Existing home prices have been rising steadily at a rate between 5.0-7.0% for the past several years.

On the inventory side there is currently a 4.1 month supply of homes available for sale.  However realtors suggests that the supply of and demand for housing is roughly in balance when there is a 6.0-month supply.  We are not even close.

Keep in mind, too, that the the average home stays on the market for just 26 days which compares to about 100 days when the NAR began collecting this statistic in 2011.  The NAR reports that almost one-half of homes that come on the market sell within a month.

The National Association of Realtors also publishes a housing affordability index now stands at 145.0.  What that means is that potential buyers had 45.0% more income than was necessary to buy a median priced home (compared to 14% in 2007).   The  housing affordability index has declined slightly in response to the increase in the 30-year mortgage rate to 4.5% and the modest increase in home prices.  However, it has not fallen more sharply because consumer income continues to climb.

At the same time the builders report  more traffic through their model homes than they have seen in a decade.

Thus, it is quite evident that the dropoff in pending home sales is a function of constrained supply  rather than potential home buyers backing away from the market.

This  series on pending home sales is collected by the National Association of Realtors and represents contracts signed, but not yet closed, on existing home sales.  Thus, it is both a leading indicator of existing home sales and housing market activity in general.   Not all these contracts go to completion.  The buyer may not qualify for a mortgage, the house may not appraise at a sufficiently high value, or the house may fail the buyer’s inspection.  But the series is clearly indicative of changes in housing market activity.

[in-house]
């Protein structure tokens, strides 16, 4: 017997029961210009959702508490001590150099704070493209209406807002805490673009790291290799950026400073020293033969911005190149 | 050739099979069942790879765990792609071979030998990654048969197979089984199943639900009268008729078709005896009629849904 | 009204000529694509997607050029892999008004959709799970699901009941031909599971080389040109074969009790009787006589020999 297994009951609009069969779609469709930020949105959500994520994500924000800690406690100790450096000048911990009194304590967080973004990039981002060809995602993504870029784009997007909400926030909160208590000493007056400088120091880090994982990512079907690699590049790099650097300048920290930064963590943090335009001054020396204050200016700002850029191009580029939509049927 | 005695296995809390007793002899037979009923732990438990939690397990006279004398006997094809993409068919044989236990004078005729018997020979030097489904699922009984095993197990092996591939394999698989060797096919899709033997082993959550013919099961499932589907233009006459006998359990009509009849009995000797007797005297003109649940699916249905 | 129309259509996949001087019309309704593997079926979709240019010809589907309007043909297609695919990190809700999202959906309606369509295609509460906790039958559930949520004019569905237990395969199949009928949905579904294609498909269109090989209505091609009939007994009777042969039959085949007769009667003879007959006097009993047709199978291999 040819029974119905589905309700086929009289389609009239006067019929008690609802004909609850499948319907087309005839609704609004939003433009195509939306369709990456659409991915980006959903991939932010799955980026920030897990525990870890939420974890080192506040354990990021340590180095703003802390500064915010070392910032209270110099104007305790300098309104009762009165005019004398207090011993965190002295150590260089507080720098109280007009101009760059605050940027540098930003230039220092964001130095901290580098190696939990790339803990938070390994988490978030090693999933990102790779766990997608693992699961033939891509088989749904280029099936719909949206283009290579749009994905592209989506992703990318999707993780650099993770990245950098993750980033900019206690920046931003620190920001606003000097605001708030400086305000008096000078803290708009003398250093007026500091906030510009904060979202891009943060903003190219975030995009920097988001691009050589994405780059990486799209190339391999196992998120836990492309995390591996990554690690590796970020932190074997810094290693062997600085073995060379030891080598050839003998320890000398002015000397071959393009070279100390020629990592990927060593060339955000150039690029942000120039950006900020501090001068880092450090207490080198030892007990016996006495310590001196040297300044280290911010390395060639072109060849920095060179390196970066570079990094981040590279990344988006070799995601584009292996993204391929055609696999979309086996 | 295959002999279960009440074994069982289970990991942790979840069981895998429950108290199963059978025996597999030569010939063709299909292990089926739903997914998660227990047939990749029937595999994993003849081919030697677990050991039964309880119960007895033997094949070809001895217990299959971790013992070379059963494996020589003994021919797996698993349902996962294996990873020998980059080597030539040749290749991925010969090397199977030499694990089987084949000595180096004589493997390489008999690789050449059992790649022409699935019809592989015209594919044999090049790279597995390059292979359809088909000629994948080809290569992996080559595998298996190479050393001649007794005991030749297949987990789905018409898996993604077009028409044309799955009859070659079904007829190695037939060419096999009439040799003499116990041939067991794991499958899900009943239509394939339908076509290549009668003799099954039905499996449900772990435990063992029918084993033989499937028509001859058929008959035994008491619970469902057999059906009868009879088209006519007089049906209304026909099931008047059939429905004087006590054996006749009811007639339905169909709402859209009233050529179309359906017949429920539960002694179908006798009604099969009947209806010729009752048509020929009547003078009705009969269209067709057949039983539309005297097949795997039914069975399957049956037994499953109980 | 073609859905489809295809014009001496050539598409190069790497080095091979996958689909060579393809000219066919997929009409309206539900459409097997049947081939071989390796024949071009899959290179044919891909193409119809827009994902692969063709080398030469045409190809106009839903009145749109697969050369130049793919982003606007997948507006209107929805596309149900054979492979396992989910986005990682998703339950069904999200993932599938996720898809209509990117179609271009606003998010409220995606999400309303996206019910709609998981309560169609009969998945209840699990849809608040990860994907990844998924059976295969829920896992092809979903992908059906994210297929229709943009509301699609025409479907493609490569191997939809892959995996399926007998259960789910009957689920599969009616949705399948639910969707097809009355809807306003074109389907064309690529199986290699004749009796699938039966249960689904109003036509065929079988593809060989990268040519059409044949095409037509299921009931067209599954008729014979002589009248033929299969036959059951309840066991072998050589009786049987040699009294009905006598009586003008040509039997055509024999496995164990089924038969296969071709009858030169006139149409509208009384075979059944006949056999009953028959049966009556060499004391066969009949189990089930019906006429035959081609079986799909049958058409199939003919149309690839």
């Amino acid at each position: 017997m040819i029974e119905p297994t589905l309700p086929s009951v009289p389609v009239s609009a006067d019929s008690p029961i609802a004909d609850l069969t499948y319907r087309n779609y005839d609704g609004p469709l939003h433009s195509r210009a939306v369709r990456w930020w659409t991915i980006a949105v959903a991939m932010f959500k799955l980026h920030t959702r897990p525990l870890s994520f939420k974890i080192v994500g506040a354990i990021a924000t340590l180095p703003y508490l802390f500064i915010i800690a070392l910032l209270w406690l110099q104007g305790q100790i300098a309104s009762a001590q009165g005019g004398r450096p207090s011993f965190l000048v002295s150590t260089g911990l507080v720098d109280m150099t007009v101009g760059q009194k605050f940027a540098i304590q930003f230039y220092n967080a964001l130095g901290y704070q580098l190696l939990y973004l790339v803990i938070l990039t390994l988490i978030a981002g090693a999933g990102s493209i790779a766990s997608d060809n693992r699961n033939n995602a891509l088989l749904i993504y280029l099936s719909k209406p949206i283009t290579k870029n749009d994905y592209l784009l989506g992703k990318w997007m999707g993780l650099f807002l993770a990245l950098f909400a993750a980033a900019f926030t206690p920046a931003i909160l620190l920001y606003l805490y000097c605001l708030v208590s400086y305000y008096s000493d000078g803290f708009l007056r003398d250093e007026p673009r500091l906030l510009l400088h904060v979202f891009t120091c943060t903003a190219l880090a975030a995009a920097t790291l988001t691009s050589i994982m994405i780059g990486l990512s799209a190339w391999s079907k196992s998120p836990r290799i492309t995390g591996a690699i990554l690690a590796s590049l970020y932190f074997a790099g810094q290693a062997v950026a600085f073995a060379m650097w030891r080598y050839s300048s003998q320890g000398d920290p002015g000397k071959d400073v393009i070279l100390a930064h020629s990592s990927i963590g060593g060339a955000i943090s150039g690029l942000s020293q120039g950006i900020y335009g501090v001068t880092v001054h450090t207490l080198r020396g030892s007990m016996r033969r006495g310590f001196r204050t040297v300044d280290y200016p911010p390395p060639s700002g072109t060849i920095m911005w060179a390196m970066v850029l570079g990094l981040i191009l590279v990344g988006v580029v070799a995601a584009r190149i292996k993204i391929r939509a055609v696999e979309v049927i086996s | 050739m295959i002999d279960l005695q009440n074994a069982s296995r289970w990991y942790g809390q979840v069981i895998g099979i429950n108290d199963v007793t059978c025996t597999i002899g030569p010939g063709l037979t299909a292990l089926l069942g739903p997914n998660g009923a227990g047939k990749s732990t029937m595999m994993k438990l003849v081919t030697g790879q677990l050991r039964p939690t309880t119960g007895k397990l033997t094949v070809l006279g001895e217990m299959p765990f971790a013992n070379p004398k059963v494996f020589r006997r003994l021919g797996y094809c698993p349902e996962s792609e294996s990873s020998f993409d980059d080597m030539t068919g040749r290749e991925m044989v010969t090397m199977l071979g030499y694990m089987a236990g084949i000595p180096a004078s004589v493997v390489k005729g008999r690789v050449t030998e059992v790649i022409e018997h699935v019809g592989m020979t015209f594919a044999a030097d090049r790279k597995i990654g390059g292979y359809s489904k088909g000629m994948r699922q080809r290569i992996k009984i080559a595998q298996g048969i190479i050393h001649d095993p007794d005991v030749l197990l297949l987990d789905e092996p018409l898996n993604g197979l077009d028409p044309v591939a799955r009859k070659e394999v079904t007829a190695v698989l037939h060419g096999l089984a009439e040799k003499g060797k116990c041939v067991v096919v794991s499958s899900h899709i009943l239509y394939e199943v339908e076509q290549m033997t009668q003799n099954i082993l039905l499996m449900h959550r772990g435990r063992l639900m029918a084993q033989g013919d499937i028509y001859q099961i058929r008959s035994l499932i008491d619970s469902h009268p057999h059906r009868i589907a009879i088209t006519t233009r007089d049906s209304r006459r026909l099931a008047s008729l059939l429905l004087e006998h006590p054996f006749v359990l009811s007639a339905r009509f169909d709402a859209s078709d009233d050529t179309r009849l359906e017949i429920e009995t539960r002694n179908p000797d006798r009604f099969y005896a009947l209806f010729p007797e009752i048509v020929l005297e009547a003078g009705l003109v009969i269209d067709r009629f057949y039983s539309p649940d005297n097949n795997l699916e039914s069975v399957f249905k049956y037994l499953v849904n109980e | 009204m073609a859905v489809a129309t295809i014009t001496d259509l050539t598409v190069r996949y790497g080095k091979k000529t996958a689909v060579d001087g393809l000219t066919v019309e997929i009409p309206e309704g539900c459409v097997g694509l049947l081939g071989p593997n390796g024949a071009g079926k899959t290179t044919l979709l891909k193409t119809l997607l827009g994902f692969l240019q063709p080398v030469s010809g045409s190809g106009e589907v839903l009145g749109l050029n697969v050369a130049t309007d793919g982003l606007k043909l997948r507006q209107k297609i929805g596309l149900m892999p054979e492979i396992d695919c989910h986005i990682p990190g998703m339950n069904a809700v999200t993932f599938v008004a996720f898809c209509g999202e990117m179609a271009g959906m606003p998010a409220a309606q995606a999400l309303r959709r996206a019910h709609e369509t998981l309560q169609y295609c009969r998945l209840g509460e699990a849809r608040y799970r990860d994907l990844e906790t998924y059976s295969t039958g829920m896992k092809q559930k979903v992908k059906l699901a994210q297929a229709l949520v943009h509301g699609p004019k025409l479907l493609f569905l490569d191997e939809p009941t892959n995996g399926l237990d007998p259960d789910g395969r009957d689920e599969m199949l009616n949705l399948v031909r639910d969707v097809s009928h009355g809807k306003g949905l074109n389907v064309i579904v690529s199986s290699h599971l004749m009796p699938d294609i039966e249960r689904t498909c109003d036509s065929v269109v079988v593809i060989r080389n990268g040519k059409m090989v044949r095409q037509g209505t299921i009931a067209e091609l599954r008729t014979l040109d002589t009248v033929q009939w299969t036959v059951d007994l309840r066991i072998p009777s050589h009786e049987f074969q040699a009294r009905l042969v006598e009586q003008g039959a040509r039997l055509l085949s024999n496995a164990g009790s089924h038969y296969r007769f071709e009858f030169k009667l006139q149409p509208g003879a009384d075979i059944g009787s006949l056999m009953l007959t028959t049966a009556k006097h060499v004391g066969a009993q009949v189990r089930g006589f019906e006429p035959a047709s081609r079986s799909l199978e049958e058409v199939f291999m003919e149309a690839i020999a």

Stephen Slifer


Charleston, SC

Case Shiller Index of Home Prices

June 26, 2018

Case Shiller Index of Home Prices rose 0.6% in April after  having risen 0.8% in May.   Over the course of the past year home prices have risen 6.2%.  After having sustained year-over-year increases of about 5.0%, home prices have begun to rise a bit more quickly.  A 6.2% annual increase is essentially the largest since July 2014.  We expect home prices to rise 7.9% this year.   If prices should continue to climb at that  pace some buyers will soon get priced out of the market and the housing sector will weaken.  That is not our call, but this is a development that clearly bears watching.

The actual level of the index at 223.7 is finally begin to approach the record high level for this series of 226.3 which was set in June 2006.  It has taken more than a decade for home prices to recover from the devastating 2008-09 recession, but they should surpass that previous record high level and be fully recovered by midyear.

There is a shortage of homes available for sale.  The inventory of existing homes is at 4.1 months which is well below the 6.0 month supply that is generally regarded as the point where supply and demand are roughly in balance.  This shortage of homes available for sale portends a trend towards higher prices in the months ahead.